Antitrust Law Daily Certified class vacated in TCPA suit against DirecTV
Monday, November 18, 2019

Certified class vacated in TCPA suit against DirecTV

By Matt Phifer, J.D.

Individual on Do-Not-Call registry can bring case against DirecTV and the third-party performing telemarketing for them, but class may include people who lack standing.

DirecTV and Telecel Marketing Solutions, a telemarketing company it contracted, won a victory in a class action suit over their telemarketing practices as the U.S. Court of Appeals for the Eleventh Circuit denied certification of a class of consumers that allegedly received calls from Telecel. The court found that while the named person has a reasonable complaint against the companies for calling him despite being on the National Do-Not-Call Registry and repeatedly asking not to be called, many of the 16,870 people that are part of the class may not have standing (Cordoba v. DirecTV, LLC, November 15, 2019, Marcus, S.).

The named plaintiff, Sebastian Cordoba, is on the National Do-Not-Call Registry, but said he was still called by Telecel on behalf of DirecTV at least eighteen times between April and November 2015. He repeatedly asked to be taken off the list and even called DirecTV, who said they would not call anymore. But the calls continued.

The Federal Communications Commission (FCC) keeps a National Do-Not-Call Registry that people can sign up for to no longer receive telemarketing calls. Companies cannot call people on the national registry and are required to keep internal Do-Not-Call lists. Telecel admitted that it did not keep an internal Do-Not-Call registry.

The district court certified two classes for the lawsuit, but only one class was in question before the appellate court. This class was made up of people who received more than one call by Telecel on behalf of DirecTV on or after October 27, 2011 when Telecel did not use an internal Do-Not-Call list.

DirecTV argued that the unnamed class members who did not ask Telecel to stop calling do not meet two prongs required to have standing to sue. Those prongs are that the people suffered an "injury in fact" that is "concrete and particularized" and "actual or imminent" and that the injury is "fairly traceable to the challenged action of the defendant."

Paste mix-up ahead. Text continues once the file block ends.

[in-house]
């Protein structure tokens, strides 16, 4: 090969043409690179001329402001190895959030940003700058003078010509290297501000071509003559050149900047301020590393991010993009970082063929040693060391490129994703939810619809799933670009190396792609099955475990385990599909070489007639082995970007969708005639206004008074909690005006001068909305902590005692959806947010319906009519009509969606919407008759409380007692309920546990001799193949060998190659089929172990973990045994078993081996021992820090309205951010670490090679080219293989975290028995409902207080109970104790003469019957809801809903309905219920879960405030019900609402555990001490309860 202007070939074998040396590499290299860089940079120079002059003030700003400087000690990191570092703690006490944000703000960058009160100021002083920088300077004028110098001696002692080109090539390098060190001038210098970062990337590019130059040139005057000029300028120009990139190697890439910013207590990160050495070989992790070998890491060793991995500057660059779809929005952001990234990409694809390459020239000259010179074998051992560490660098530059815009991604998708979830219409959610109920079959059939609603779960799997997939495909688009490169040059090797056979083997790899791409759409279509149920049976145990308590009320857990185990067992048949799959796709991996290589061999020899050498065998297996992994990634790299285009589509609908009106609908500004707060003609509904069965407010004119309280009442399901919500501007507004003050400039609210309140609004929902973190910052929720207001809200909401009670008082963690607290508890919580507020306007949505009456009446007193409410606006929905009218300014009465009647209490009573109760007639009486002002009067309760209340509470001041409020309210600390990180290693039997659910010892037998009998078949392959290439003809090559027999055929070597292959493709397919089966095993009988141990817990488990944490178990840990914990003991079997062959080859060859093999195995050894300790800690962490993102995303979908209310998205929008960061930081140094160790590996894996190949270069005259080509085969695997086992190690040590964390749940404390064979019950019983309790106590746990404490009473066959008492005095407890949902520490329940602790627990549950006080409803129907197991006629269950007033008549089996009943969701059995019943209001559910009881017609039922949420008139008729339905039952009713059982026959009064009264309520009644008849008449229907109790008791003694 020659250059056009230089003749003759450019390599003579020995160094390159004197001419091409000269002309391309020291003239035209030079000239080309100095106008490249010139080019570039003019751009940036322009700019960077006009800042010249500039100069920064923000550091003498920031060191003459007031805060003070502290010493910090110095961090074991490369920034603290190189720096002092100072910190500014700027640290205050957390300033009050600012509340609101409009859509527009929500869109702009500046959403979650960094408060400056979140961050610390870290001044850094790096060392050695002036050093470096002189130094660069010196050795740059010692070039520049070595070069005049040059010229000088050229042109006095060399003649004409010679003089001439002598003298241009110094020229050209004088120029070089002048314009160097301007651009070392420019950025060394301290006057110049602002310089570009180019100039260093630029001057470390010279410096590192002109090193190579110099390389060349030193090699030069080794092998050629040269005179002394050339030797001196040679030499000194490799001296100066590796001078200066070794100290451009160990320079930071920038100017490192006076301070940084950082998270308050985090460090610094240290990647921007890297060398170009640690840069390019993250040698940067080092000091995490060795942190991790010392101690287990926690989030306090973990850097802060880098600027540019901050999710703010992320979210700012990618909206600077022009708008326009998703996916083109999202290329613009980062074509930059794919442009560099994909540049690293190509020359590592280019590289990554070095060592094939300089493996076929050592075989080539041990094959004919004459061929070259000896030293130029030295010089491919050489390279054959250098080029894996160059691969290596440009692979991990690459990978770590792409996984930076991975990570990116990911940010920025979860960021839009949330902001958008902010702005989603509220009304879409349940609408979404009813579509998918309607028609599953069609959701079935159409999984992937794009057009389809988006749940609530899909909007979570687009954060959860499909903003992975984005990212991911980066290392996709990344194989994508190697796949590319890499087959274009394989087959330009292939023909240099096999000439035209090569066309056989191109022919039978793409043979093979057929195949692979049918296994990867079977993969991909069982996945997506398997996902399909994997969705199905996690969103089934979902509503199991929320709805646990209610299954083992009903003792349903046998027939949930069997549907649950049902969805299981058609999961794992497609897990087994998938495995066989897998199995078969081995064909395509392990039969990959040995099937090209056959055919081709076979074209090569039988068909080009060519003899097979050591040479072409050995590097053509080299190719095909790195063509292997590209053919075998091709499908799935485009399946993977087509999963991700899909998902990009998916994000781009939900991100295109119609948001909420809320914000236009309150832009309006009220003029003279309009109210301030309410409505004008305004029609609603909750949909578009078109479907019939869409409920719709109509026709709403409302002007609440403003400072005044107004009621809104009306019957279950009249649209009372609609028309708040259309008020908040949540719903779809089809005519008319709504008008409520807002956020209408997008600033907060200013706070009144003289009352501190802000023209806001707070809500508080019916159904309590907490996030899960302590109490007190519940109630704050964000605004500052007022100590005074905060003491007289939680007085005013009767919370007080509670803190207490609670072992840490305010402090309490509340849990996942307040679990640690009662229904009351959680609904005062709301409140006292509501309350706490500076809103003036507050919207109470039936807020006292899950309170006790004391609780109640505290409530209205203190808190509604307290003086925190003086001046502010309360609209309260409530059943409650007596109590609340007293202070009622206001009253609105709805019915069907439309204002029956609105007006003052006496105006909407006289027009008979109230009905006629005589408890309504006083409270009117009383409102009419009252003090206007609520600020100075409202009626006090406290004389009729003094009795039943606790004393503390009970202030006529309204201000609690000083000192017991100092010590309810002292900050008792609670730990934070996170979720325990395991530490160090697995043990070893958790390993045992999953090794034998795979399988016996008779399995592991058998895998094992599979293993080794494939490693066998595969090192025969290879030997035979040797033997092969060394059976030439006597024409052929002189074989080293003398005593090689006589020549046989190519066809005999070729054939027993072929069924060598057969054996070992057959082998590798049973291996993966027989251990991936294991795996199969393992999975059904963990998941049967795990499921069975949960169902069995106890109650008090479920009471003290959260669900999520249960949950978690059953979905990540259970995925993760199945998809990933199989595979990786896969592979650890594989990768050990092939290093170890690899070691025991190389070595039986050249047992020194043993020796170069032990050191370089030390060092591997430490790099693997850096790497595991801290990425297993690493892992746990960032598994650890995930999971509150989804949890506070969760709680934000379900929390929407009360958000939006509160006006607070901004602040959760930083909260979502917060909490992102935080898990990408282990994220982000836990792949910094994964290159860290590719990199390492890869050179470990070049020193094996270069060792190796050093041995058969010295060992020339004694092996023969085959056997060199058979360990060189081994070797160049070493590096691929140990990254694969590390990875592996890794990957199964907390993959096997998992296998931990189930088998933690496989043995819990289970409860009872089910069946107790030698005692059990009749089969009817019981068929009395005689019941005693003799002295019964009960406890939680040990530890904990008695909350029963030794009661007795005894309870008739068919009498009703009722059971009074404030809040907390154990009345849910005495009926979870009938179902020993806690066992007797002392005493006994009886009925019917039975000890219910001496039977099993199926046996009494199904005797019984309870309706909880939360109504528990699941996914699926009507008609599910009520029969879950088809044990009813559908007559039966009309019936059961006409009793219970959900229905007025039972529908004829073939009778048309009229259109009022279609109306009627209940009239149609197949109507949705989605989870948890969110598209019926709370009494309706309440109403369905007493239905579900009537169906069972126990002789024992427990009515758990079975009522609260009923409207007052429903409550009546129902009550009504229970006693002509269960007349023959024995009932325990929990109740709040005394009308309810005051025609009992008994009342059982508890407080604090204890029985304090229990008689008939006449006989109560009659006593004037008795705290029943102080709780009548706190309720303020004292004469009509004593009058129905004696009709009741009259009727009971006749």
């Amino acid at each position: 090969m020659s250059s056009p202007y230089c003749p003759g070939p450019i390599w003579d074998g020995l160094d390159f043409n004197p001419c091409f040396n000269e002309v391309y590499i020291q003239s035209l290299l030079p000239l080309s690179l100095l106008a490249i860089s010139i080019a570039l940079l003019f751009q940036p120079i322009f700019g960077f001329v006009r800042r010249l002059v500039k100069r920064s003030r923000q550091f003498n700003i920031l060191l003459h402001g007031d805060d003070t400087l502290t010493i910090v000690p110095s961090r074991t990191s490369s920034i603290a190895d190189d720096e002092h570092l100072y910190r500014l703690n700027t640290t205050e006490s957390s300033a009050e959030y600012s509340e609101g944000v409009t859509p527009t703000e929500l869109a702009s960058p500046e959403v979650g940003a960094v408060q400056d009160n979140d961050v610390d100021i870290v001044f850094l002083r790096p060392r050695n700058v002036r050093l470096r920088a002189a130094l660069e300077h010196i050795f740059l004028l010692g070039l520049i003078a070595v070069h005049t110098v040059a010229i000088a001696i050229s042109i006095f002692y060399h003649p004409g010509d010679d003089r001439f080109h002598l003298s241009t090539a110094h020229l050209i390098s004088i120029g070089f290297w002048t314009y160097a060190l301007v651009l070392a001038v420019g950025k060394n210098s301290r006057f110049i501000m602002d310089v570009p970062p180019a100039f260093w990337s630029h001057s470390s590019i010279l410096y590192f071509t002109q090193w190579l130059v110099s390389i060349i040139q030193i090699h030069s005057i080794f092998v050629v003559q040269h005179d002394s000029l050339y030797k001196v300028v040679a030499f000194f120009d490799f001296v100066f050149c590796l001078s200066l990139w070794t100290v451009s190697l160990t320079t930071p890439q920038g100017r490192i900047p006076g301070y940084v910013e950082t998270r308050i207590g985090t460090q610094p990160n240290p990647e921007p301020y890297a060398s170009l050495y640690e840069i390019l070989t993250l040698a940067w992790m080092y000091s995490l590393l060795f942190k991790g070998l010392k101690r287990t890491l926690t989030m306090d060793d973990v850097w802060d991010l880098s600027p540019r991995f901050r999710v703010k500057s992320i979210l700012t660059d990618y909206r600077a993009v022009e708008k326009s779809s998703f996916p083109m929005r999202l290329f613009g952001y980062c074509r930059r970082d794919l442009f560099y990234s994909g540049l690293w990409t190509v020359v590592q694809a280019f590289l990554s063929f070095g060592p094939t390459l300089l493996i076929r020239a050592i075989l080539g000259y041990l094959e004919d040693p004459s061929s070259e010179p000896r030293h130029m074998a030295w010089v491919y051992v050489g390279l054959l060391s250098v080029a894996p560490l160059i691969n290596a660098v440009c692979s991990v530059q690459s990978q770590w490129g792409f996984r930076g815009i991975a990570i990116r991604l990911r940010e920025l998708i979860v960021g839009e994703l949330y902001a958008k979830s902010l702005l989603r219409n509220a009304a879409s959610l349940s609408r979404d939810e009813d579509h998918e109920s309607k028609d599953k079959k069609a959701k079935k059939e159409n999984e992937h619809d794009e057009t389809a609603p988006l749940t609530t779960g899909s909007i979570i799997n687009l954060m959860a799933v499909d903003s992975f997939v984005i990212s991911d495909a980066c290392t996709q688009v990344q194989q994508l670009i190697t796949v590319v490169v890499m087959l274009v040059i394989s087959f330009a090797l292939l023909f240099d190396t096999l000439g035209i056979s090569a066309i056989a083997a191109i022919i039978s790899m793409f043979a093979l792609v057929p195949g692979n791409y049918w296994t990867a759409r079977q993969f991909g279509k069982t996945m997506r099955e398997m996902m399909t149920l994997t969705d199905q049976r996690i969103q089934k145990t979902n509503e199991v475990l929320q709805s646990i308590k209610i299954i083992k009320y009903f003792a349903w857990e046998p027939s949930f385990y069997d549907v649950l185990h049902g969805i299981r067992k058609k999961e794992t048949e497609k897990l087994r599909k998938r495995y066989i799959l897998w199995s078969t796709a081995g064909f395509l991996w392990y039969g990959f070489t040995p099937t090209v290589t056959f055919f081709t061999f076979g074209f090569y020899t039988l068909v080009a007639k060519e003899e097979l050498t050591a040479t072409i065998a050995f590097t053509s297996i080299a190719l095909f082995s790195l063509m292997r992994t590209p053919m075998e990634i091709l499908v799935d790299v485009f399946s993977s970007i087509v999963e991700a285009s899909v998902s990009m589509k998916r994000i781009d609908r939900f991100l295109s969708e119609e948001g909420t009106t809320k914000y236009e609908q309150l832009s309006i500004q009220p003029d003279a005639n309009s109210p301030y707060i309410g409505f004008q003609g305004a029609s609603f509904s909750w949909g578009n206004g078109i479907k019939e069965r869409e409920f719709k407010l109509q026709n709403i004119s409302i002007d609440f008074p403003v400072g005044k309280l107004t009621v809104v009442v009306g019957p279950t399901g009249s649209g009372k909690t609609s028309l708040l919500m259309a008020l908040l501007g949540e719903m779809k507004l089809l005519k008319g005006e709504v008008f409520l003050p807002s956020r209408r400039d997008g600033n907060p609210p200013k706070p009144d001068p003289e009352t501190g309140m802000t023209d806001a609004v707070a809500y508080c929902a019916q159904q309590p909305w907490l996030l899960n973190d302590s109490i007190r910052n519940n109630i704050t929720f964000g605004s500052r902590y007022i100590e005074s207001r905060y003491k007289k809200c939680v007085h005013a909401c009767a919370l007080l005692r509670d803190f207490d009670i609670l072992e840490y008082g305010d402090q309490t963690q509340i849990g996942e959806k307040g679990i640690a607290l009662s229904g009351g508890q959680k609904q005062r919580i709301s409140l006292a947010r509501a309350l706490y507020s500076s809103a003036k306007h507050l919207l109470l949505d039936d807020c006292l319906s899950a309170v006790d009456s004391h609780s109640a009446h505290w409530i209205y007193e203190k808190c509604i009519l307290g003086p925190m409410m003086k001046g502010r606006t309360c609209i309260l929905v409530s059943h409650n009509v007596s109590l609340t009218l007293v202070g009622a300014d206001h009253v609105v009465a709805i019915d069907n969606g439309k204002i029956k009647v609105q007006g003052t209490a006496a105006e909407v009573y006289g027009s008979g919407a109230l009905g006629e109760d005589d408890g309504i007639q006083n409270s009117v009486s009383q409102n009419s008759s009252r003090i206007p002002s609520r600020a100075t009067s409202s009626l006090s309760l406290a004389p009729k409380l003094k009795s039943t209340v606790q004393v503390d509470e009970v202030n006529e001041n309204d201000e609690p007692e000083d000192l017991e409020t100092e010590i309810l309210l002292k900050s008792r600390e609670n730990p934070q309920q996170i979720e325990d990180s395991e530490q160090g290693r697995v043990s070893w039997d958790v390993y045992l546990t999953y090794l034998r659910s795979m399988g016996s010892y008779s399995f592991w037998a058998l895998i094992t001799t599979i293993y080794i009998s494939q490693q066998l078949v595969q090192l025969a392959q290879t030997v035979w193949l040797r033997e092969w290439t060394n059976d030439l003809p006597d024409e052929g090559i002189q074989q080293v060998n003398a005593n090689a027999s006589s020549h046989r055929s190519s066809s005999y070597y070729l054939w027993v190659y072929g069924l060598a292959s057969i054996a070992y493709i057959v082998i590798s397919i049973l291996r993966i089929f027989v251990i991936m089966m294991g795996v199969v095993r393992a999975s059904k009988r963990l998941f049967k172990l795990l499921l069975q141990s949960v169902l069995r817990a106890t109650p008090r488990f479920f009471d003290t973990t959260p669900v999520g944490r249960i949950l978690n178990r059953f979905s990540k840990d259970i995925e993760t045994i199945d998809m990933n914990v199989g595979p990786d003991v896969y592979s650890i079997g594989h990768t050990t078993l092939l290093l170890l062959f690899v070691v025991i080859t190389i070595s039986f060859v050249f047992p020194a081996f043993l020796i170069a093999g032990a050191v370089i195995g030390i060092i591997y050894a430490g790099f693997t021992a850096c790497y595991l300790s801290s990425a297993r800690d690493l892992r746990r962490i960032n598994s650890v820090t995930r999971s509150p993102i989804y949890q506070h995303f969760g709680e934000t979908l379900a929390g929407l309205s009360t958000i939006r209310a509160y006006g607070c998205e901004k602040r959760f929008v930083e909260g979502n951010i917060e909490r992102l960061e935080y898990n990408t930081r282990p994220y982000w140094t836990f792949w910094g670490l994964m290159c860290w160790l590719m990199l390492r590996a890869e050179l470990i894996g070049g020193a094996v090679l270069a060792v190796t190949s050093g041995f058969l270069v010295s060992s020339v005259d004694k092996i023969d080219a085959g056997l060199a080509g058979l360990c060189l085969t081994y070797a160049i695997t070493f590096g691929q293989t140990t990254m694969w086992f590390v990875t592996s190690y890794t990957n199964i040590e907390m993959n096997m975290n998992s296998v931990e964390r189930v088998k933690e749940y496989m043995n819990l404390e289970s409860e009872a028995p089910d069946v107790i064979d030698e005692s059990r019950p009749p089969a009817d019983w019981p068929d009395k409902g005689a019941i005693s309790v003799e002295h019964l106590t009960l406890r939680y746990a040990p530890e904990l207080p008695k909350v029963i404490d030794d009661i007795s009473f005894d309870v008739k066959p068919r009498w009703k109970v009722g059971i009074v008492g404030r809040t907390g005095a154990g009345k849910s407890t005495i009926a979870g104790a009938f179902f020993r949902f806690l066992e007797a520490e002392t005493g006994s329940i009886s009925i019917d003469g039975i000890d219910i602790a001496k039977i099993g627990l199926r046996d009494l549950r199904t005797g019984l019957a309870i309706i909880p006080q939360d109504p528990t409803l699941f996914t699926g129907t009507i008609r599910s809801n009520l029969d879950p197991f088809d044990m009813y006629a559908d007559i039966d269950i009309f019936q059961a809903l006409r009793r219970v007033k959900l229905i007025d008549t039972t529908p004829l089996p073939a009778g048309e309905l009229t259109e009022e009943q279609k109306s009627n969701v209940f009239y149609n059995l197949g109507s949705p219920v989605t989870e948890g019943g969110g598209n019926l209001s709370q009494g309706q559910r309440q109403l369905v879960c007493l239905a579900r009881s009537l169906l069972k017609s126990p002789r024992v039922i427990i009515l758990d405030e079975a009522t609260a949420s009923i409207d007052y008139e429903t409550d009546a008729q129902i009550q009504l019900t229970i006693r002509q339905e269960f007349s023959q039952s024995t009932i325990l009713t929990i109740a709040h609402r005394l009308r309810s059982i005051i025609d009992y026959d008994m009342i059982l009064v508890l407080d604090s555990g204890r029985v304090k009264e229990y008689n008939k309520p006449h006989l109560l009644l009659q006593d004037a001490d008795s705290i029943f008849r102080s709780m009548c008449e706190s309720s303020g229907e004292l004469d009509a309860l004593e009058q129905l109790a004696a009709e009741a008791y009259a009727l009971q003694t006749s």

The court said that receiving more than one phone call can be considered an injury-in-fact. But the problem is whether the injury is traceable to the actions of DirecTV and Telecel. If people in the class are not on the National Do-Not-Call Registry and never asked not to be called again when Telecel called, then Telecel’s violations don’t matter because they would have called those people even if they had properly kept an internal Do-Not-Call list.

The lower court would have to determine whether absent class members have standing before providing relief. That means individual questions would predominate over class-wide issues. The court was careful to say it was not ruling that a court "is required to ensure that the class definition does not include any individuals who do not having standing before certifying a class" as that would promote "fail-safe" classes. But at some point, each individualized plaintiff in the class would have to provide some type of individualized proof of standing.

The case is No. 18-12077.

Attorneys: Jonathan D. Selbin (Lieff Cabraser Heimann & Bernstein, LLP) for Sebastian Cordoba. Andrew John Pincus (Mayer Brown, LLP) and Ava J. Conger (Kilpatrick Townsend & Stockton, LLP) for DirecTV, LLC.

Companies: DirecTV, LLC

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